Immortality Is On The Way!

William Gibson must get a kick out of news items like these. According to a recent article over at IO9, it seems that an entrepreneur named Dmitry Itskova and a team of Russian scientists are developing a project that could render humans immortal by the year 2045, after a fashion. According to the plan, which is called the 2045 Initiative, they hope to create a fully functional, holographic avatar of a human being.

At the core of this avatar will be an artificial brain containing all the thoughts, memories, and emotions of the person being simulated. Given the advancements in the field of computer technology, which includes the Google Neural Net, the team estimates that it won’t be long before a construct can be made which can store the sum total of a human’s mind.

If this concept sounds familiar, then chances are you’ve been reading either from Gibson’s Sprawl Trilogy or Ray Kurzweil’s wishlist. Intrinsic to the former’s cyberpunk novels and the latter’s futurist predictions is the concept of people being able to merge their intelligence with machines for the sake of preserving their very essence for all time. Men like Kurzweil want this technology because it will ensure them the ability to live forever, while novelists like Gibson predicted that this would be something the mega-rich alone would have access to.

Which brings me to another aspect of this project. It seems that Itskova has gone to great lengths to secure investment capital to realize this dream. This included an open letter to roughly the world’s 1226 wealthiest citizens, everybody on Forbes Magazine’s list of the world’s richest people, offering them a chance to invest and make their mark on history. If any of them have already chosen to invest, it’s pretty obvious why. Being so rich and powerful, they can’t be too crazy about the idea of dying. In addition, the process isn’t likely to come cheap. Hence, if and when the technology is realized, the world’s richest people will be the first to create avatars of themselves.

No indication of when the technology will be commercially viable for say, the rest of us. But the team has provided a helpful infographic of when the project’s various steps will be realized (see above). The dates are a little flexible, but they anticipate that they will be able to create a robotic copy of a human body (i.e. an android) within three to eight years. In eight to thirteen, they would be able to build a robotic body capable of housing a brain. By eighteen to twenty-three, a robotic humanoid with a mechanical brain that can house human memories will be realizable. And last, and most impressive, will be a holographic program that is capable of preserving a person’s memories and neural patterns (aka. their personality) indefinitely.

You have to admit, this kind of technology raises an awful lot of questions. For one, there’s the inevitable social consequences of it. If the wealthiest citizens in the world are never going to die, what becomes of their spoiled children? Do they no longer inherit their parent’s wealth, or simply live on forever as they do? And won’t this cramp this style, knowing that mommy and daddy are living forever in the box next to theirs?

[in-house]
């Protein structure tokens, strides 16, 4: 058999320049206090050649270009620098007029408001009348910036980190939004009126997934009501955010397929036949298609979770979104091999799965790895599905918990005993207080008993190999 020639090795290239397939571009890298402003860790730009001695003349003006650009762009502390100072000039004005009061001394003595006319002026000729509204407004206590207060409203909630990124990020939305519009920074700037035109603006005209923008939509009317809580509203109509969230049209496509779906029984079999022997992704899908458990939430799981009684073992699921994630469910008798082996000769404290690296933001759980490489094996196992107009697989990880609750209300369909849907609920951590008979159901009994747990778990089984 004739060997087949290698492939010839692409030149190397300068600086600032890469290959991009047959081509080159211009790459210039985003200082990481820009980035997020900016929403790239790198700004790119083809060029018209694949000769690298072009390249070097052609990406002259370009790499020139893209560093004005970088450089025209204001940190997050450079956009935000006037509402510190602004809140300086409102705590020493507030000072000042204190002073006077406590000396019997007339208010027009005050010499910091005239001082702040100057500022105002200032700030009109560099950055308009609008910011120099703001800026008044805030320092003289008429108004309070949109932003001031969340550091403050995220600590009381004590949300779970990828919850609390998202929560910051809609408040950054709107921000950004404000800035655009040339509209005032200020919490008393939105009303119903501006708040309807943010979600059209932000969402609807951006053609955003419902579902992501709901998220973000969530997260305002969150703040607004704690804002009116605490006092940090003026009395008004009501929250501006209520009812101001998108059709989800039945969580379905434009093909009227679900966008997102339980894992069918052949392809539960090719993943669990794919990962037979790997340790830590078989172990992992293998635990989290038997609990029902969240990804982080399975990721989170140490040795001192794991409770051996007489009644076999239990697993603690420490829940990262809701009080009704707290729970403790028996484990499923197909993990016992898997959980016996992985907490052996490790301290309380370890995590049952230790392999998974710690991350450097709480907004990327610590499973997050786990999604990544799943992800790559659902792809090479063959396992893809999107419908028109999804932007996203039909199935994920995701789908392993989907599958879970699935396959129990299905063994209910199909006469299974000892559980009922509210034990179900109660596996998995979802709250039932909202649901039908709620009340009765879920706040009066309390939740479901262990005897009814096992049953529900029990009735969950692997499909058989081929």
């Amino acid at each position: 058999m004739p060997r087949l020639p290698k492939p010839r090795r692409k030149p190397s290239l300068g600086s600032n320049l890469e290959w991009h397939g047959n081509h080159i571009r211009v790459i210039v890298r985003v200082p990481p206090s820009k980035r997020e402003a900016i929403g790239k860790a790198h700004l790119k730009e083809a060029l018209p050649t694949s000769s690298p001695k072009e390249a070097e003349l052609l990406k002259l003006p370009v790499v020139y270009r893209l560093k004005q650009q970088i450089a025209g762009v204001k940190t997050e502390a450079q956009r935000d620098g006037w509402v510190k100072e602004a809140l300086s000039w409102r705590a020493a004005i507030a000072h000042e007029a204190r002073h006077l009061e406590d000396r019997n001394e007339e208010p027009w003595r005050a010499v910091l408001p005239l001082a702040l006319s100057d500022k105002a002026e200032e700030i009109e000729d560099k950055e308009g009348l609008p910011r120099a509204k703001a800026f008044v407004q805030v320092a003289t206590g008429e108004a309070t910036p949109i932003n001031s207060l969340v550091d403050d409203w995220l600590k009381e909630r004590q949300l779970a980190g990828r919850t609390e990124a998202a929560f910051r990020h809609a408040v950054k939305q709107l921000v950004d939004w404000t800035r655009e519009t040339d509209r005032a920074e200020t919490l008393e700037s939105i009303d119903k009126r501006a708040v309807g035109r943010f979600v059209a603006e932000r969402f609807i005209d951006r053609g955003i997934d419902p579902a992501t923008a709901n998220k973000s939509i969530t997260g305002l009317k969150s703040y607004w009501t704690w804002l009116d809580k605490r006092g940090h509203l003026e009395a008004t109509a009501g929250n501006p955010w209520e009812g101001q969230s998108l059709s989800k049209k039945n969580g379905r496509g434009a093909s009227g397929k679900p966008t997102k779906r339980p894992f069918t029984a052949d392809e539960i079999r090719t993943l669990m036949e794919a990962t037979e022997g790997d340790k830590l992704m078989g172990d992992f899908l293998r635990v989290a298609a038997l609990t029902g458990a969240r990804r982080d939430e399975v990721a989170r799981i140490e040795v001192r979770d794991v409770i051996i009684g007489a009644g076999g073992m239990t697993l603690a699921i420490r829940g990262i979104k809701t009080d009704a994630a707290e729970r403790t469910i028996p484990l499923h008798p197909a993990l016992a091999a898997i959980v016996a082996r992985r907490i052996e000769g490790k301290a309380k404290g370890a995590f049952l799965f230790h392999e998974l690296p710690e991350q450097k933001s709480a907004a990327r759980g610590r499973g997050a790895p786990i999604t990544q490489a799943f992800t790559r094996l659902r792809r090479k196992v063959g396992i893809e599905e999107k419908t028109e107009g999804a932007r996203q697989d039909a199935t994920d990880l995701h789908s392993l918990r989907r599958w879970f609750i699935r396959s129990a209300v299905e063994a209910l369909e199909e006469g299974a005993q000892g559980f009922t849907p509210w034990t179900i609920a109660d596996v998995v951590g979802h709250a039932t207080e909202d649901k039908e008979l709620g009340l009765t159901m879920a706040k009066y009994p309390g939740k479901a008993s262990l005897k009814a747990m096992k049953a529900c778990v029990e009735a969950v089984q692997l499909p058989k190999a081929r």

What’s more, if there’s no generational turn-over, won’t this effect the whole nature and culture of wealth? It is, by its very nature, something which is passed on from generation to generation, ensuring the creation of elites and their influence over society. In this scenario, the same people are likely to exert influence generation after generation, wielding a sort of power which is virtually godlike.

And let’s not forget the immense spiritual and existential implications! Does technology like this disprove the concept of the immortal soul, or its very transcendent nature? If the human personality can be reduced to a connectome, which can in turn be digitized and stored, then what room is left for the soul? Or, alternately, if the soul really does exist, won’t people who partake in this experiment be committing the ultimate sin?

All stuff to ponder as the project either approaches realization or falls flat on its face, leaving such matters for future generations to ponder. In the meantime, we shouldn’t worry to much. As this century progresses and technology grows, we will have plenty of other chances to desecrate the soul. And given the advance of overpopulation and climate change, odds are we’ll be dying off before any of those plans reach fruition. Always look on the bright side, as they say 😉

The Future is Here: The Google Neural Net!

I came across a recent story at BBC News, one which makes me both hopeful and fearful. It seems that a team of researchers, working for Google, have completed work on an artificial neural net that is capable of recognizing pictures of cats. Designed and built to mimic the human brain, this may very well be the first instance where a computer was capable of exercising the faculty of autonomous reasoning – the very thing that we humans are so proud (and jealous) of!

The revolutionary new system was a collaborative effort between Google’s X Labs division and Professor Andrew Ng of the AI Lab at Standford University, California. As opposed to image recognition software, which tells computers to look for specific features in a target picture before being presented with it, the Google machine knew nothing about the images in advance. Instead, it relied on its 16,000 processing cores to run software that simulated the workings of a biological neural network with about one billion connections.